AIG Payback Time (NYSE: AIG )

AIG (NYSE:AIG) Government Owned

After running into huge problems by selling insurance on financial assets without setting aside reserves to pay out claims, could it be possible that American International Group, Inc. (NYSE: AIG ) will pay back nearly all of the $182B bailout?  That my friend is a hefty sum.

Daniel Gross has the story over at TheBigMoney.com, saying, “When you look at the financial markets as a whole, the post-crisis bailout efforts have worked out better than expected. Many of the financial market guarantees were lifted without having been used, and the Treasury is turning a profit on the central component of the TARP. But AIG has so far loomed as a gigantic rebuttal to the optimists, a symbol of everything that went wrong.

But it turns out that the efforts to prop up AIG are also working out much better than expected. AIG still owes the Fed and the Treasury a combined $127 billion. But—surprise!— AIG is paying a lot of its debts back. And there's a not too far-fetched scenario in which we come close to breaking on our reluctant investment in the company.

Here's how: The Fed in September 2008 extended an $85 billion credit line to the company. AIG paid down $40 billion of that debt when the Treasury Department injected $40 billion of taxpayer funds into the company. But even after the assist, AIG has effectively drawn down about $51 billion of that line. In March 2009, AIG turned over two of its crown jewels, AIA (Asian insurance operations) and Alico (the U.S. life insurance unit) to the Fed in exchange for converting $25 billion of that credit into preferred shares in the two subsidiaries. Once markets recovered, AIG would sell these two units and use the proceeds to pay back the Fed.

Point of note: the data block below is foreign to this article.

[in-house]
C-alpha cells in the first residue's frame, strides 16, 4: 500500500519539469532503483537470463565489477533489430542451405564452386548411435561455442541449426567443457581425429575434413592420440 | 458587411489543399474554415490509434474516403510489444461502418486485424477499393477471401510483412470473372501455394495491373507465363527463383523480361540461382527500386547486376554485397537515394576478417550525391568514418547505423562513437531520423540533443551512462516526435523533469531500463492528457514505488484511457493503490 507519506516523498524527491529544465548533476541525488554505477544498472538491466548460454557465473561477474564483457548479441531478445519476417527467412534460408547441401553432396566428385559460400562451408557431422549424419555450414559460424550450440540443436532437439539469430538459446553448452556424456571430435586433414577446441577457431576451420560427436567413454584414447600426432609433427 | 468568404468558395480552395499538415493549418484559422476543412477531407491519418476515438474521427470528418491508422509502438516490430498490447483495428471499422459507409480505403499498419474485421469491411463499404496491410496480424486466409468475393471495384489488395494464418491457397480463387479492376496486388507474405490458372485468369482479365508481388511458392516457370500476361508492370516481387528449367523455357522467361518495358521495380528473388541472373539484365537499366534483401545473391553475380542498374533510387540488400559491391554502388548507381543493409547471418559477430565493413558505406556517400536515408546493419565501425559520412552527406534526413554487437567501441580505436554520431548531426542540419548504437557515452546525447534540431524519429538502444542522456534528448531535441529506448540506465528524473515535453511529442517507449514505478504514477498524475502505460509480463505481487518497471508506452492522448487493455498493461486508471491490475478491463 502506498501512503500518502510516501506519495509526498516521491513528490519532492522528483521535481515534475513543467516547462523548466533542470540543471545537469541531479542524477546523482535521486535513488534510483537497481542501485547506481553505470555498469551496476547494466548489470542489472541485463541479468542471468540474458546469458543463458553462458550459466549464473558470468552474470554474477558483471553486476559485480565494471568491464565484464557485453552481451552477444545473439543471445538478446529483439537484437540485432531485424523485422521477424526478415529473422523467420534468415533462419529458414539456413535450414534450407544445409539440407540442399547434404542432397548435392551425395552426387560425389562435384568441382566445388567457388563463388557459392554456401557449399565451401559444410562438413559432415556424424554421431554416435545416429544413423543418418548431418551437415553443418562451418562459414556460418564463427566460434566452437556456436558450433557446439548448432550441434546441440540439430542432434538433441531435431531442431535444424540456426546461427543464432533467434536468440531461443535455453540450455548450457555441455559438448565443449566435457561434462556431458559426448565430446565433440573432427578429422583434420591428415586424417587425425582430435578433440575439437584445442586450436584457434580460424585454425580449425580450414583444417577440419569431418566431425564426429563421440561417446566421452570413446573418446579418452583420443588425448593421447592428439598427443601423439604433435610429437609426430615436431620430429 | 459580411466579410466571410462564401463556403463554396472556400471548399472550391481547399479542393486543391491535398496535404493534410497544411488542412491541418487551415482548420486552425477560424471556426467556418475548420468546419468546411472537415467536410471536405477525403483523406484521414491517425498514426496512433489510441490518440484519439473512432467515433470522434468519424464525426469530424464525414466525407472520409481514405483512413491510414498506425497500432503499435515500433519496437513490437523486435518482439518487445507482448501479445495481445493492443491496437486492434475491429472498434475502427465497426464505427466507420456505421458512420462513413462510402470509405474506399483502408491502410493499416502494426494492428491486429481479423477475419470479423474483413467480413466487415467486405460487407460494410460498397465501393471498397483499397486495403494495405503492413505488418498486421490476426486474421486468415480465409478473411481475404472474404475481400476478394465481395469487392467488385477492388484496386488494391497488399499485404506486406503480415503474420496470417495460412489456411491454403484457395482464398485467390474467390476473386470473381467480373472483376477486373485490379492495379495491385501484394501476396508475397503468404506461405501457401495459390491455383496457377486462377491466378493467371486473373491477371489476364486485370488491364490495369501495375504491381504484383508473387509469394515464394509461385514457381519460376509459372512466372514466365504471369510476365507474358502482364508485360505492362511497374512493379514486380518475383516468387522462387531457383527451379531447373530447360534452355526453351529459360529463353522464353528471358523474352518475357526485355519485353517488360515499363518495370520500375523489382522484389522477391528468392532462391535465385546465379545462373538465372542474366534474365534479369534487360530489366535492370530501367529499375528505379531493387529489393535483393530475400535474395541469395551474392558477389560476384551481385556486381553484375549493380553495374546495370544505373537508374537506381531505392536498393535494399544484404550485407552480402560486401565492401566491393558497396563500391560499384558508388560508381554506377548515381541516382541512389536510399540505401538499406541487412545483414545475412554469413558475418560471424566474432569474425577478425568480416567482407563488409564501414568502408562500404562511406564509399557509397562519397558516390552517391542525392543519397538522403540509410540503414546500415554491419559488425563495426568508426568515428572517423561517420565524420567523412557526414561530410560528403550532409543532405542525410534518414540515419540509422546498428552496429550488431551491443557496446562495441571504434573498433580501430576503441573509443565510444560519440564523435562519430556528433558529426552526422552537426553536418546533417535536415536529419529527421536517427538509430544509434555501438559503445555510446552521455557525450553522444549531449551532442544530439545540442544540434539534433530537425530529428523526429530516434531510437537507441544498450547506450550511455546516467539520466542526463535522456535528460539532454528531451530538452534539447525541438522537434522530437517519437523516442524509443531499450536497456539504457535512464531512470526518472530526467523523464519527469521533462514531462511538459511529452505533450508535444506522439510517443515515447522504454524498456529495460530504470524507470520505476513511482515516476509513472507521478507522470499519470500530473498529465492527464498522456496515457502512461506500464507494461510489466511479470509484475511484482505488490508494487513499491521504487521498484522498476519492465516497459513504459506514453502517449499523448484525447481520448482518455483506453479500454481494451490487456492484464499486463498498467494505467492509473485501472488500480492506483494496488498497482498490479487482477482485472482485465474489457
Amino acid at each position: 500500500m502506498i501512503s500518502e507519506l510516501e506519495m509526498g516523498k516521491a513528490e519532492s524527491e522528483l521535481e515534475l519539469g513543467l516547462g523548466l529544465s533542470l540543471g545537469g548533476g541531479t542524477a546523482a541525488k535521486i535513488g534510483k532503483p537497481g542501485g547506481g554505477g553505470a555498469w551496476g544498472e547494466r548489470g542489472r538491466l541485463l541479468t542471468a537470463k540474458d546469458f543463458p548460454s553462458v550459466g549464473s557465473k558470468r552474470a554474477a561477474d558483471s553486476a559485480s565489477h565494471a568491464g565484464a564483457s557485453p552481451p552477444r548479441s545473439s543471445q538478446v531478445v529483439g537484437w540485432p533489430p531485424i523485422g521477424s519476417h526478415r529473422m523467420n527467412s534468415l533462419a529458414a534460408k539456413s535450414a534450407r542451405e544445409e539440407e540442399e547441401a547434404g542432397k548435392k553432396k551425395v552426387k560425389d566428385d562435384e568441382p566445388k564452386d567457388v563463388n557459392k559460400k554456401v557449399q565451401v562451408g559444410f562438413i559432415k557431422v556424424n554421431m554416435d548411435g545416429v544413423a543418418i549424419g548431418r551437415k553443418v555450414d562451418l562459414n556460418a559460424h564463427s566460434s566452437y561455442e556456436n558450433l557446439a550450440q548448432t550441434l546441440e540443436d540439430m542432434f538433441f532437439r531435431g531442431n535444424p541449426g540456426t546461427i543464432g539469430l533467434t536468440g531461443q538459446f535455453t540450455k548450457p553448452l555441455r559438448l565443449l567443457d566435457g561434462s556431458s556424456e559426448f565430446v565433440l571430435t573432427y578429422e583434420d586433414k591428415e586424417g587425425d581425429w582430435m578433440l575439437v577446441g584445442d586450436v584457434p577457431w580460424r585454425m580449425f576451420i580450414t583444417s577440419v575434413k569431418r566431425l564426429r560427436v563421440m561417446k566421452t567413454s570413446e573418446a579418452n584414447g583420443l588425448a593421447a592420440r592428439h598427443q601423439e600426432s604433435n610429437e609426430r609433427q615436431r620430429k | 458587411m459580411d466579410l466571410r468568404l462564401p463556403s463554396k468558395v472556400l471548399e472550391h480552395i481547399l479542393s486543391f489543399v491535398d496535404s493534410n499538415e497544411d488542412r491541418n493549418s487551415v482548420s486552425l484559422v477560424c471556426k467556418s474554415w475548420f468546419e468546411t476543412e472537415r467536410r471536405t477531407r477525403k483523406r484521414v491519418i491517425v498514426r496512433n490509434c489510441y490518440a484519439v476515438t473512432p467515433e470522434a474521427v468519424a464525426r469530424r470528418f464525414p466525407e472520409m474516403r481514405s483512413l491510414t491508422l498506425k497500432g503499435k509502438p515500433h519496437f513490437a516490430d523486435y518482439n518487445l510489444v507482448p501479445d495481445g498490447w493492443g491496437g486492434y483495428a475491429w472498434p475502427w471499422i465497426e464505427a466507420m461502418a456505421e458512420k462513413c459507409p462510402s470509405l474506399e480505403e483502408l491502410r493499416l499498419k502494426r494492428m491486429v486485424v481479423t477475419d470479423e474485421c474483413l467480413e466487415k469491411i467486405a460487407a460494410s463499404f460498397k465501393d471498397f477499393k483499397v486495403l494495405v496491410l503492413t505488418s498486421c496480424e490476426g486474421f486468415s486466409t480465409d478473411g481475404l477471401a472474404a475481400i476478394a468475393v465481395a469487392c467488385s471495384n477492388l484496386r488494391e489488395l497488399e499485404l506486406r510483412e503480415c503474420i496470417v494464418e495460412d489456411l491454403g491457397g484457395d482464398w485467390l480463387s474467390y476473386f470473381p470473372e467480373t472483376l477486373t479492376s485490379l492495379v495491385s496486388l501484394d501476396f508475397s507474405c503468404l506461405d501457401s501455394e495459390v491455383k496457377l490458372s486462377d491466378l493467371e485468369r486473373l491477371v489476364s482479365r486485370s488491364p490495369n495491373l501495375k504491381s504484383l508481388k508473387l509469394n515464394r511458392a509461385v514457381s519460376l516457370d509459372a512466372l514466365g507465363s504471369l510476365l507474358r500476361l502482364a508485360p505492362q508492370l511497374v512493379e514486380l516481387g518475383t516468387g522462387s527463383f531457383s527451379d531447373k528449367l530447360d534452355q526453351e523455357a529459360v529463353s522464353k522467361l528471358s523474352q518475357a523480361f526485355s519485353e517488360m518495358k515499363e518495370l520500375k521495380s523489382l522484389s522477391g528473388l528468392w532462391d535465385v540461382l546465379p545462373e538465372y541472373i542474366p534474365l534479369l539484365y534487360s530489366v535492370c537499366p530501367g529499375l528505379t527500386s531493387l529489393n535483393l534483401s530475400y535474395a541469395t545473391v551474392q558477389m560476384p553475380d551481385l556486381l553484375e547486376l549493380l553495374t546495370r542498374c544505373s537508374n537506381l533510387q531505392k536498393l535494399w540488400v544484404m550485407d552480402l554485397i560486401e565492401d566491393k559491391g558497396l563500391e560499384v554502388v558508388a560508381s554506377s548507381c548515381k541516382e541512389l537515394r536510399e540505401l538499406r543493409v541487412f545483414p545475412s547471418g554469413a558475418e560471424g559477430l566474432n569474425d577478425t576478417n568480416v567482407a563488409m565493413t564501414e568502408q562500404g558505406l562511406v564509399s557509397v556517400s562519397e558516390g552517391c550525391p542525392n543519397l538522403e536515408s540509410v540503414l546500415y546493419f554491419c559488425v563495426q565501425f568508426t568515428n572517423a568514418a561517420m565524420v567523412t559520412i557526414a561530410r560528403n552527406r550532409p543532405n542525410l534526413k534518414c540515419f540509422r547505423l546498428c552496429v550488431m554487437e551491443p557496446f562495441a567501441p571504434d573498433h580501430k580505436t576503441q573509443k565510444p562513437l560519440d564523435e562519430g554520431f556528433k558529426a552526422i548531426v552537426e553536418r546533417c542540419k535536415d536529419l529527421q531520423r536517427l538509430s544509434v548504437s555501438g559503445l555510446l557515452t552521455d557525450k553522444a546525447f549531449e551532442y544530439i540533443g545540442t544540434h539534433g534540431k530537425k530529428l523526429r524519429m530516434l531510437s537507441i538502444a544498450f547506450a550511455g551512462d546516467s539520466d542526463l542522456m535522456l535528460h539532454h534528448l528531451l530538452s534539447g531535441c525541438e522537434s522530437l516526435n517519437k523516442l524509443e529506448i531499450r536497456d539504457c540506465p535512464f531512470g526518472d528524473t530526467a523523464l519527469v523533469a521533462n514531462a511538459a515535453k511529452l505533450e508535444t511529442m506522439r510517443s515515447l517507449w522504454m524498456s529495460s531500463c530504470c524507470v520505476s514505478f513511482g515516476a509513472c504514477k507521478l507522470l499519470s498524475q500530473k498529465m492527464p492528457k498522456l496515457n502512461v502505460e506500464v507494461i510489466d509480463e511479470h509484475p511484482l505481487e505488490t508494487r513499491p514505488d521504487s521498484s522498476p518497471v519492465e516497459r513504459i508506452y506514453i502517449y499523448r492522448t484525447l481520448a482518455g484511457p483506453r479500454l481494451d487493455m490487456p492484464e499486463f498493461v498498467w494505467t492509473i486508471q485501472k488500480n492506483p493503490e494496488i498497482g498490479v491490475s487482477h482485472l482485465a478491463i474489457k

A year later, the Fed's strategy seems to have panned out. On March 1, AIG agreed to sell AIA to Prudential PLC for $35.5 billion, including $25 billion in cash. A week later, Met Life offered to purchase Alico for $15.5 billion, including $6.8 billion in cash. If both those transactions close this year, and if the stock AIG receives in payment holds up in value (two admittedly big ifs), AIG will generate about $51 billion. That's enough to pay off the Fed's $25 billion in preferred shares plus the remaining balance on the Fed's credit line by early 2011.

But, wait, there's more..."  Read the rest of the story.

 

 

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